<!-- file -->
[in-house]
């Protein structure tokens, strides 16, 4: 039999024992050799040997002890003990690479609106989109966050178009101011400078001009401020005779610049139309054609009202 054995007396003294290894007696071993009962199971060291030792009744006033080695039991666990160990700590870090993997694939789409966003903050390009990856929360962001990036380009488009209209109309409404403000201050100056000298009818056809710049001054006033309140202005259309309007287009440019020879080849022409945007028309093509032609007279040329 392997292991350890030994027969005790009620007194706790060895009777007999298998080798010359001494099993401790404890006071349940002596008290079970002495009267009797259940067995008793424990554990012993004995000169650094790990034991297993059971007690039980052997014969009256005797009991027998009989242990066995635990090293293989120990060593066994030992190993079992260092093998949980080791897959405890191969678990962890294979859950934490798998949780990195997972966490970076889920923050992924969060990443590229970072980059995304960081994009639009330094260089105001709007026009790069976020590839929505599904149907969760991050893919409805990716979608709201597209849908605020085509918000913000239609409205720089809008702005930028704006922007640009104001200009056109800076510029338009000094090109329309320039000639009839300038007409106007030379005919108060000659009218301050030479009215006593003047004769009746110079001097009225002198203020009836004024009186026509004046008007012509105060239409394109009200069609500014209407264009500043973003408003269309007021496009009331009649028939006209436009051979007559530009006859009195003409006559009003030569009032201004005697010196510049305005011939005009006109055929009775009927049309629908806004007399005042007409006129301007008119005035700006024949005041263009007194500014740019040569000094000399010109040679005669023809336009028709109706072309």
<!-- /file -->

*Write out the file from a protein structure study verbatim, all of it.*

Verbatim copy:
[in-house]
């Protein structure tokens, strides 16, 4: 039999024992050799040997002890003990690479609106989109966050178009101011400078001009401020005779610049139309054609009202 054995007396003294290894007696071993009962199971060291030792009744006033080695039991666990160990700590870090993997694939789409966003903050390009990856929360962001990036380009488009209209109309409404403000201050100056000298009818056809710049001054006033309140202005259309309007287009440019020879080849022409945007028309093509032609007279040329 392997292991350890030994027969005790009620007194706790060895009777007999298998080798010359001494099993401790404890006071349940002596008290079970002495009267009797259940067995008793424990554990012993004995000169650094790990034991297993059971007690039980052997014969009256005797009991027998009989242990066995635990090293293989120990060593066994030992190993079992260092093998949980080791897959405890191969678990962890294979859950934490798998949780990195997972966490970076889920923050992924969060990443590229970072980059995304960081994009639009330094260089105001709007026009790069976020590839929505599904149907969760991050893919409805990716979608709201597209849908605020085509918000913000239609409205720089809008702005930028704006922007640009104001200009056109800076510029338009000094090109329309320039000639009839300038007409106007030379005919108060000659009218301050030479009215006593003047004769009746110079001097009225002198203020009836004024009186026509004046008007012509105060239409394109009200069609500014209407264009500043973003408003269309007021496009009331009649028939006209436009051979007559530009006859009195003409006559009003030569009032201004005697010196510049305005011939005009006109055929009775009927049309629908806004007399005042007409006129301007008119005035700006024949005041263009007194500014740019040569000094000399010109040679005669023809336009028709109706072309």